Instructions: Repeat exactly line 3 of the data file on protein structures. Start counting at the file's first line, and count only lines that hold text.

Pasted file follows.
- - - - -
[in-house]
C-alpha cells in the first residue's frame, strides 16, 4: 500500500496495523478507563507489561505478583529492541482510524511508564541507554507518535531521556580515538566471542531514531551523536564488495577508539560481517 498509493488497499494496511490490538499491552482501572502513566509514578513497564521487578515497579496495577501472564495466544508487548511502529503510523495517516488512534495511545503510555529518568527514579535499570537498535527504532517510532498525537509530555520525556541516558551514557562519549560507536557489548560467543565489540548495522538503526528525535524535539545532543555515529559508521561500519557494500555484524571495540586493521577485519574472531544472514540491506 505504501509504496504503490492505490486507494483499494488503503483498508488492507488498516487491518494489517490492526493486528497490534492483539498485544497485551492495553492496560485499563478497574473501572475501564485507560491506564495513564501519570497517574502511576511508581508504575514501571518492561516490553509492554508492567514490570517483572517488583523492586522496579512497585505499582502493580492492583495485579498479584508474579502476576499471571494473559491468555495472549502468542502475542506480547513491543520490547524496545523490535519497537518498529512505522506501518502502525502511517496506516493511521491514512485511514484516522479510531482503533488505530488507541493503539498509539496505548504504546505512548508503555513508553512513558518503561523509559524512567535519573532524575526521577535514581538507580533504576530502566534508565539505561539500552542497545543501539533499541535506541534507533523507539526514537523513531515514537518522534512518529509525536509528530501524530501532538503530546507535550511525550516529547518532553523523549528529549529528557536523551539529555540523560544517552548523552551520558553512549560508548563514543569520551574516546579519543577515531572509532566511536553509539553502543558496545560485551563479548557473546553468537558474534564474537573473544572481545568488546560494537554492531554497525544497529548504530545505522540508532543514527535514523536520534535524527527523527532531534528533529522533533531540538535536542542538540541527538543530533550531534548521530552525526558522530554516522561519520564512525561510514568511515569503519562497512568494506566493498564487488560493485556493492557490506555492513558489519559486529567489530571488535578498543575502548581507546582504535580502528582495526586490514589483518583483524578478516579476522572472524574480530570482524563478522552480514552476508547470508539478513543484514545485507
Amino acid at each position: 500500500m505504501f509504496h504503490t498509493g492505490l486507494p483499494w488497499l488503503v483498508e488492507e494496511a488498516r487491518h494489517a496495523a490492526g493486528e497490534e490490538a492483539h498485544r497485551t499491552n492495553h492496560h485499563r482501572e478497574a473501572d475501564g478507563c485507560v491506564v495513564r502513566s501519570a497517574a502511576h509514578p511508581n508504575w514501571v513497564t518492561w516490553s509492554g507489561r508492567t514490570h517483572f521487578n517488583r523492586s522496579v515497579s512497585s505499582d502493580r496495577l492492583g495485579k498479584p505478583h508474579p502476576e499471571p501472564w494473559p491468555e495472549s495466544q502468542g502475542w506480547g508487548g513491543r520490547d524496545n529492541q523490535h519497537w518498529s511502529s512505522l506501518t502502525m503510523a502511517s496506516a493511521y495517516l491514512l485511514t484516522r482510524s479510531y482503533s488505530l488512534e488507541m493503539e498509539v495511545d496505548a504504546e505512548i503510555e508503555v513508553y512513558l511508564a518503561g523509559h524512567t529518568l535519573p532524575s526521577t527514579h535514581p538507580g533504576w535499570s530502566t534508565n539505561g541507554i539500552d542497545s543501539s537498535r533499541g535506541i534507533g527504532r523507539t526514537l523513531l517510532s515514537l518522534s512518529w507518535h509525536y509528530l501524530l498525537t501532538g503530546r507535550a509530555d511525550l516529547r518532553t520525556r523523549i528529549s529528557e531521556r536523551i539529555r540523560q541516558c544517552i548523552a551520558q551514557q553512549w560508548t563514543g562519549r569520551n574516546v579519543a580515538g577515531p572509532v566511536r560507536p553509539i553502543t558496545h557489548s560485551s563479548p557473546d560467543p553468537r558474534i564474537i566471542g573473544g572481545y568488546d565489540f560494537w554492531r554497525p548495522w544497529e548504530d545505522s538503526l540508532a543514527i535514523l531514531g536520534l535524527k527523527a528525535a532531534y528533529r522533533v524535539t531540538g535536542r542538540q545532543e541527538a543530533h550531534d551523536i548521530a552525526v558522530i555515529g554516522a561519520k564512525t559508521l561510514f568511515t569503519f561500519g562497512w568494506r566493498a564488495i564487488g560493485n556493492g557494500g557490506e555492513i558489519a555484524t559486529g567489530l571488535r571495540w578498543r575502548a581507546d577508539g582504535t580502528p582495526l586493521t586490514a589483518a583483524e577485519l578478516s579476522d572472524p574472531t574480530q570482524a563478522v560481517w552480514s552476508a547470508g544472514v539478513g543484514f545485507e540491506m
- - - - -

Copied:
Amino acid at each position: 500500500m505504501f509504496h504503490t498509493g492505490l486507494p483499494w488497499l488503503v483498508e488492507e494496511a488498516r487491518h494489517a496495523a490492526g493486528e497490534e490490538a492483539h498485544r497485551t499491552n492495553h492496560h485499563r482501572e478497574a473501572d475501564g478507563c485507560v491506564v495513564r502513566s501519570a497517574a502511576h509514578p511508581n508504575w514501571v513497564t518492561w516490553s509492554g507489561r508492567t514490570h517483572f521487578n517488583r523492586s522496579v515497579s512497585s505499582d502493580r496495577l492492583g495485579k498479584p505478583h508474579p502476576e499471571p501472564w494473559p491468555e495472549s495466544q502468542g502475542w506480547g508487548g513491543r520490547d524496545n529492541q523490535h519497537w518498529s511502529s512505522l506501518t502502525m503510523a502511517s496506516a493511521y495517516l491514512l485511514t484516522r482510524s479510531y482503533s488505530l488512534e488507541m493503539e498509539v495511545d496505548a504504546e505512548i503510555e508503555v513508553y512513558l511508564a518503561g523509559h524512567t529518568l535519573p532524575s526521577t527514579h535514581p538507580g533504576w535499570s530502566t534508565n539505561g541507554i539500552d542497545s543501539s537498535r533499541g535506541i534507533g527504532r523507539t526514537l523513531l517510532s515514537l518522534s512518529w507518535h509525536y509528530l501524530l498525537t501532538g503530546r507535550a509530555d511525550l516529547r518532553t520525556r523523549i528529549s529528557e531521556r536523551i539529555r540523560q541516558c544517552i548523552a551520558q551514557q553512549w560508548t563514543g562519549r569520551n574516546v579519543a580515538g577515531p572509532v566511536r560507536p553509539i553502543t558496545h557489548s560485551s563479548p557473546d560467543p553468537r558474534i564474537i566471542g573473544g572481545y568488546d565489540f560494537w554492531r554497525p548495522w544497529e548504530d545505522s538503526l540508532a543514527i535514523l531514531g536520534l535524527k527523527a528525535a532531534y528533529r522533533v524535539t531540538g535536542r542538540q545532543e541527538a543530533h550531534d551523536i548521530a552525526v558522530i555515529g554516522a561519520k564512525t559508521l561510514f568511515t569503519f561500519g562497512w568494506r566493498a564488495i564487488g560493485n556493492g557494500g557490506e555492513i558489519a555484524t559486529g567489530l571488535r571495540w578498543r575502548a581507546d577508539g582504535t580502528p582495526l586493521t586490514a589483518a583483524e577485519l578478516s579476522d572472524p574472531t574480530q570482524a563478522v560481517w552480514s552476508a547470508g544472514v539478513g543484514f545485507e540491506m